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Backstage with PP Fragment’s Francesca Bolognini
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Backstage with PP Fragment’s Francesca Bolognini

Article by Studio Ground Floor

In conversation with the designer of our latest release, PP Fragment, Francesca Bolognini discusses the typeface’s who, what, where, when, why, and how.

author=Studio Ground Floor% authorlink= fonts=fragment%

Welcome back to Backstage! This time in conversation with PP Fragment’s designer, Francesca Bolognini.

Pangram’s 35th typeface release PP Fragment, from the mind of Italian-born and Montréal-based type designer Francesca Bolognini, offers a bridge between contemporary culture and the legacy of 19th-Century typography – having found its origins in vintage signage and lettering from the period. Striking, divergent and fundamentally comprehensive, the typographic hybrid comes in 32 unique weights and four distinct yet complementary styles; Sans, Serif, Glare, and Text. Notably, ranging from Sans Serif to Serif (all in one typeface!).

With over 581 glyphs and alternate symbols to play with, there’s undoubtedly plenty to explore. So we’ve turned to the women behind the wizardry! We’ve chatted to Francesca about all things Fragment! From the origin of its name and the inspiration behind the typeface, to her favourite glyph and the future of the comprehensive family.

Hey Francesca! We (obviously) love PP Fragment and would love to know more! First off, where did the name come from? Why Fragment?

Hi Alice and Harry! Great, I am glad you love it. It’s been substantial work, and I am happy it has been released!

The name came during a coffee meet! Mat and I had a few names in mind, but nothing was utterly satisfying.
Finally, towards the end of the project, while reviewing together, we were pondering over the different aspects of the font and how it changes, like parts of the same glass looked from different perspectives. And suddenly, the word “Fragment” came up.

We both loved it instantly.

Where does the story of PP Fragment begin? Where did the inspiration come from, and what drew you to the challenge?

At the very beginning of the project, what we had in mind was to create a sort of Hatton V2.0. From here, I quickly move forward, investigating a large family ranging from Sans to Serif. A wide family representing the mood of late 19th-century and early 20th-century sign painting and typography.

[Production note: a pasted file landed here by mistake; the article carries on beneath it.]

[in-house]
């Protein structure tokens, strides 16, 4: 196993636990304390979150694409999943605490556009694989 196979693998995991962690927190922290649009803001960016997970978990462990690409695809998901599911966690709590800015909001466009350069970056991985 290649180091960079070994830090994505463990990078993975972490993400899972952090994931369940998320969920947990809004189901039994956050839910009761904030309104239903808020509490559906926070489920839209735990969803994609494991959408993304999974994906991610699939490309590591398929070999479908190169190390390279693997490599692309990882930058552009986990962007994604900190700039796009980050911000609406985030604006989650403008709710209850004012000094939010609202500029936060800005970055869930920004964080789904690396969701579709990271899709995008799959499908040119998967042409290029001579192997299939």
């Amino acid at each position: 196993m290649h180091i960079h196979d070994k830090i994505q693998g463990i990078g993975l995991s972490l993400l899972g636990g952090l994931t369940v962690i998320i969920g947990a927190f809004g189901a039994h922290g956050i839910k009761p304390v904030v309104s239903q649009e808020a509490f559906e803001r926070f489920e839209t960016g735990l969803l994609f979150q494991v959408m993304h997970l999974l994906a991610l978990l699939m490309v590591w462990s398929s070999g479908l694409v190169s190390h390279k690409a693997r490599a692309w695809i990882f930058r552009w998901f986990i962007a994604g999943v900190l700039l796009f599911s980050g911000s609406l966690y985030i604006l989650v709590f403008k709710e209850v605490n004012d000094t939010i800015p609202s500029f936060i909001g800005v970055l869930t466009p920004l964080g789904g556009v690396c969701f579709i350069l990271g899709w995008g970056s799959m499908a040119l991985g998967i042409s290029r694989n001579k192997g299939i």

I also wanted to make a font that spoke of all the different industrial cities I lived in, Milan, London, Boston, and Montreal, and from which I absorbed their heritage

What was the process behind the time spent designing PP Fragment, and what did you find out along the way? Were there any key turning points in the development of the typeface or an ‘I’ve got it!’ moment?

Obviously, being a big family, there was substantial initial testing. Variable fonts are still a great challenge—I wanted to design the font efficiently. However, years of experience have taught me that a good initial setup can save you significant time down the road.

There were no turning points, just constant improvements and refinements till we felt confident we had a great design.

Having examined old typographic signage when designing PP Fragment, what were the most significant things to consider within the typeface’s construction to keep the essence of its inspiration with a contemporary, original twist?

The font proportions are what create most of the reminiscences of the past.

PP Fragment has four styles, ranging from Sans to glare Serif. What was the most challenging factor in crafting a consistent typeface that translates to both genres?

The construction of the terminals and the balanced of the contrast was probably the most challenging aspect. For example, a specific letter construction might work in one style but not the other and against the rest. So we had to find solutions that were right everywhere.

What was the most rewarding part of the process when researching, designing and finalising PP Fragment?

Our first sketches were already promising, so we constantly got more excited as we moved forward with the design.

Time for some quickfire questions! What’s your favourite Fragment glyph?

The Gg, up and lowercase.

Do you have a favourite Fragment Style?

No, I can see the delight in using them all.

What was the hardest glyph to finish?

No glyph is ever complete; probably the most challenging aspect is to accept just that.

What style was the most fun to draw?

I enjoyed drawing each, but maybe if I had to pick would be the Sans Black.

If you could reimagine any other historical typeface, what would it be and why?

I just want to specify that PP Fragment is not a revival font. Instead, it is a font inspired by historical hints and references. Revivals are fun. I already have a few in the pipeline that I would like to see finished.

For example, while I did my Master’s at KABK, 16 years ago, I worked on a revival of an early 20th-century typeface designed by the French typographer Charles Beaudoire. This is a true revival, and the drawing are based on the original typeface. I never managed to finish it and release it; it would be a beautiful to-do so

What project would you love someone to use PP Fragment for in a dream world? A dream client, brand or anything else you might like!

I would just appreciate seeing it well-used! But I am sure this will be the case considering the type of clienteles Pangram attracts.

Are you already thinking about future versions of PP Fragment? What would you like to implement looking ahead?

We would definitely love to add Italics companions as a first step if the font is well received. Maybe later an Arabic, that could be fun!

PP Fragment is available to try fo free

Commercial licenses are also available, starting at $30.